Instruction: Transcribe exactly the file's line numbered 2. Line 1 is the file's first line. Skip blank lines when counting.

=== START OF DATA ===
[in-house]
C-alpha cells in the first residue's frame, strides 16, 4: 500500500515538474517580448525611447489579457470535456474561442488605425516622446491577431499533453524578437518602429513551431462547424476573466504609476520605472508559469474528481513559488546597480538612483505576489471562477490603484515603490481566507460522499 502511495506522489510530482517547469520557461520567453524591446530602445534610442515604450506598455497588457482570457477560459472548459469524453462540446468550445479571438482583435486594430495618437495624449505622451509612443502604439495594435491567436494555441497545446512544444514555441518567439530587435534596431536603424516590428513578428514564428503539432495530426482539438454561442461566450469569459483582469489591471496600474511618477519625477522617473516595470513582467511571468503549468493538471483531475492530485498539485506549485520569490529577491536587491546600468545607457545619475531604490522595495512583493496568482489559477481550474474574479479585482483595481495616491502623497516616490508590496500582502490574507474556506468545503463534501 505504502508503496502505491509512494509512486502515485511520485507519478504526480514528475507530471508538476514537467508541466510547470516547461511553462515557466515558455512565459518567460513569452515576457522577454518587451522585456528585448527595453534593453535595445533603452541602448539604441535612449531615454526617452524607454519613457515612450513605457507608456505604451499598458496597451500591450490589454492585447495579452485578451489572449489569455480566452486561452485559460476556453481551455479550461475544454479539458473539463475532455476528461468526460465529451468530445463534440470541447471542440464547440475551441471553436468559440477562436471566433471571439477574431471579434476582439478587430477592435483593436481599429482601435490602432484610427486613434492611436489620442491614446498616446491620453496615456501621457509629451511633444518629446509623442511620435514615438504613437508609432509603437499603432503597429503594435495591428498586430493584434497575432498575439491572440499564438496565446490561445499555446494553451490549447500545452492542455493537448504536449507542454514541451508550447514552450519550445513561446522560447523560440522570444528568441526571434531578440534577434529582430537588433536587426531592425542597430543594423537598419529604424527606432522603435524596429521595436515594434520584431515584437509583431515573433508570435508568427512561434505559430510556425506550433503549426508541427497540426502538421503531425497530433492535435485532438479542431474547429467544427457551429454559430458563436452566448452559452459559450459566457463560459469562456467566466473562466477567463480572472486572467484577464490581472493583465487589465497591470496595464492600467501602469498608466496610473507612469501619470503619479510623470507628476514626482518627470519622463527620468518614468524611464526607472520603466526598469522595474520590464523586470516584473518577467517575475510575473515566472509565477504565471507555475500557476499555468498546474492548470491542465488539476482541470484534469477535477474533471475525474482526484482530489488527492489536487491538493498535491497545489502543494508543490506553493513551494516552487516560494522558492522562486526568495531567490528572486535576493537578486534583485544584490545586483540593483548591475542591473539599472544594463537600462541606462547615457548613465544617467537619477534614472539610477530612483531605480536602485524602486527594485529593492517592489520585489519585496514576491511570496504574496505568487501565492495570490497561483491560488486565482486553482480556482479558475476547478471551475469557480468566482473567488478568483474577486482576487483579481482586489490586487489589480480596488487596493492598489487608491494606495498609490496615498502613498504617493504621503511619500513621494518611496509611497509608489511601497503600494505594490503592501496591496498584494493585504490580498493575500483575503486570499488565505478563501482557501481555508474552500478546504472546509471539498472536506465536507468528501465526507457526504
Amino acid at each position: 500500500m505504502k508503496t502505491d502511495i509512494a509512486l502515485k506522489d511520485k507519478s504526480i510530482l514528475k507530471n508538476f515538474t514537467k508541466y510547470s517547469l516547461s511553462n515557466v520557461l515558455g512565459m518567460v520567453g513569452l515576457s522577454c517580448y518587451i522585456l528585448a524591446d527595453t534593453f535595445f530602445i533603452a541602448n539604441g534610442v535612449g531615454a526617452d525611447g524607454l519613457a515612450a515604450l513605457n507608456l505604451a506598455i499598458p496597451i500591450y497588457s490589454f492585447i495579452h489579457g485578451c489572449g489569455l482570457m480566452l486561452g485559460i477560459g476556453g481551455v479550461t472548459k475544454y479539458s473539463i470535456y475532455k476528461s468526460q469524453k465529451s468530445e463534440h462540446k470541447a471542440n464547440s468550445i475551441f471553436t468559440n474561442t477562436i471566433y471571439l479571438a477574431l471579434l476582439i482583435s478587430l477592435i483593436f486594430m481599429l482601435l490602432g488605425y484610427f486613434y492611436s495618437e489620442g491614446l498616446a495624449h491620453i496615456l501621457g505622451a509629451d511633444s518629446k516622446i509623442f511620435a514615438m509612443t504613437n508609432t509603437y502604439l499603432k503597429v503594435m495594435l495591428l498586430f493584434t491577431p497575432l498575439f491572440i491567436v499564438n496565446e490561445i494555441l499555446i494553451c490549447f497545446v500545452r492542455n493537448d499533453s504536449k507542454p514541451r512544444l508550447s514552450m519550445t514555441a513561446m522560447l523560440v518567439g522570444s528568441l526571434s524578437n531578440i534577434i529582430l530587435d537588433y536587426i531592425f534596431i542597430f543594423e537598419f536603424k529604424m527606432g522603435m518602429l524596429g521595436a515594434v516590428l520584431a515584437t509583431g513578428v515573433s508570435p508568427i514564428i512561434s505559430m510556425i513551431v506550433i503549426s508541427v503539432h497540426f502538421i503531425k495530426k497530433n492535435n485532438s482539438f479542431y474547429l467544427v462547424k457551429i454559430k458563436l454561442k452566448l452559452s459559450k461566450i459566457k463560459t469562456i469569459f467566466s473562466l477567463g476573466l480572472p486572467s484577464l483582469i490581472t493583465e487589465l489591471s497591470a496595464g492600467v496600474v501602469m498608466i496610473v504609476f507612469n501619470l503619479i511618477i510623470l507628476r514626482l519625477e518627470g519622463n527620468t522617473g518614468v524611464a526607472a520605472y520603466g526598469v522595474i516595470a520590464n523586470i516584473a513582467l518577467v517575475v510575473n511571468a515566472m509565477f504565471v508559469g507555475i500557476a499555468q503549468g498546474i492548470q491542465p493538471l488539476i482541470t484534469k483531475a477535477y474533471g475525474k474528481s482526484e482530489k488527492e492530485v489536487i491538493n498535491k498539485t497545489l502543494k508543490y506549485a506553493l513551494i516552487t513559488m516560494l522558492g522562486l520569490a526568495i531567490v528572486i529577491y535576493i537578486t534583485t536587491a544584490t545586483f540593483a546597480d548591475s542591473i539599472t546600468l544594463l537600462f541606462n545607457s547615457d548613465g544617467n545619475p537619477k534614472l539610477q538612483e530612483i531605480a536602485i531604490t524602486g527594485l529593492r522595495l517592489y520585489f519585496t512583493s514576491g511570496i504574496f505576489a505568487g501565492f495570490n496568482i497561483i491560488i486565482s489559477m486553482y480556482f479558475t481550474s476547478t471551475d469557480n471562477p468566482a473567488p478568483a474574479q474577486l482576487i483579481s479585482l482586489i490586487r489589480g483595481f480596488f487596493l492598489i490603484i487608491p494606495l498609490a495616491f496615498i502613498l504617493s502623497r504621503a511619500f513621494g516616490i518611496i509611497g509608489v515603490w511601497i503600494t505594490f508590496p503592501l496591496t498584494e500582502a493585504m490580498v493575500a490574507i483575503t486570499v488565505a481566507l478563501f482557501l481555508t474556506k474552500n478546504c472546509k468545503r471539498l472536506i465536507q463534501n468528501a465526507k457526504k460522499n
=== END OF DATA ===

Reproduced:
C-alpha cells in the first residue's frame, strides 16, 4: 500500500515538474517580448525611447489579457470535456474561442488605425516622446491577431499533453524578437518602429513551431462547424476573466504609476520605472508559469474528481513559488546597480538612483505576489471562477490603484515603490481566507460522499 502511495506522489510530482517547469520557461520567453524591446530602445534610442515604450506598455497588457482570457477560459472548459469524453462540446468550445479571438482583435486594430495618437495624449505622451509612443502604439495594435491567436494555441497545446512544444514555441518567439530587435534596431536603424516590428513578428514564428503539432495530426482539438454561442461566450469569459483582469489591471496600474511618477519625477522617473516595470513582467511571468503549468493538471483531475492530485498539485506549485520569490529577491536587491546600468545607457545619475531604490522595495512583493496568482489559477481550474474574479479585482483595481495616491502623497516616490508590496500582502490574507474556506468545503463534501 505504502508503496502505491509512494509512486502515485511520485507519478504526480514528475507530471508538476514537467508541466510547470516547461511553462515557466515558455512565459518567460513569452515576457522577454518587451522585456528585448527595453534593453535595445533603452541602448539604441535612449531615454526617452524607454519613457515612450513605457507608456505604451499598458496597451500591450490589454492585447495579452485578451489572449489569455480566452486561452485559460476556453481551455479550461475544454479539458473539463475532455476528461468526460465529451468530445463534440470541447471542440464547440475551441471553436468559440477562436471566433471571439477574431471579434476582439478587430477592435483593436481599429482601435490602432484610427486613434492611436489620442491614446498616446491620453496615456501621457509629451511633444518629446509623442511620435514615438504613437508609432509603437499603432503597429503594435495591428498586430493584434497575432498575439491572440499564438496565446490561445499555446494553451490549447500545452492542455493537448504536449507542454514541451508550447514552450519550445513561446522560447523560440522570444528568441526571434531578440534577434529582430537588433536587426531592425542597430543594423537598419529604424527606432522603435524596429521595436515594434520584431515584437509583431515573433508570435508568427512561434505559430510556425506550433503549426508541427497540426502538421503531425497530433492535435485532438479542431474547429467544427457551429454559430458563436452566448452559452459559450459566457463560459469562456467566466473562466477567463480572472486572467484577464490581472493583465487589465497591470496595464492600467501602469498608466496610473507612469501619470503619479510623470507628476514626482518627470519622463527620468518614468524611464526607472520603466526598469522595474520590464523586470516584473518577467517575475510575473515566472509565477504565471507555475500557476499555468498546474492548470491542465488539476482541470484534469477535477474533471475525474482526484482530489488527492489536487491538493498535491497545489502543494508543490506553493513551494516552487516560494522558492522562486526568495531567490528572486535576493537578486534583485544584490545586483540593483548591475542591473539599472544594463537600462541606462547615457548613465544617467537619477534614472539610477530612483531605480536602485524602486527594485529593492517592489520585489519585496514576491511570496504574496505568487501565492495570490497561483491560488486565482486553482480556482479558475476547478471551475469557480468566482473567488478568483474577486482576487483579481482586489490586487489589480480596488487596493492598489487608491494606495498609490496615498502613498504617493504621503511619500513621494518611496509611497509608489511601497503600494505594490503592501496591496498584494493585504490580498493575500483575503486570499488565505478563501482557501481555508474552500478546504472546509471539498472536506465536507468528501465526507457526504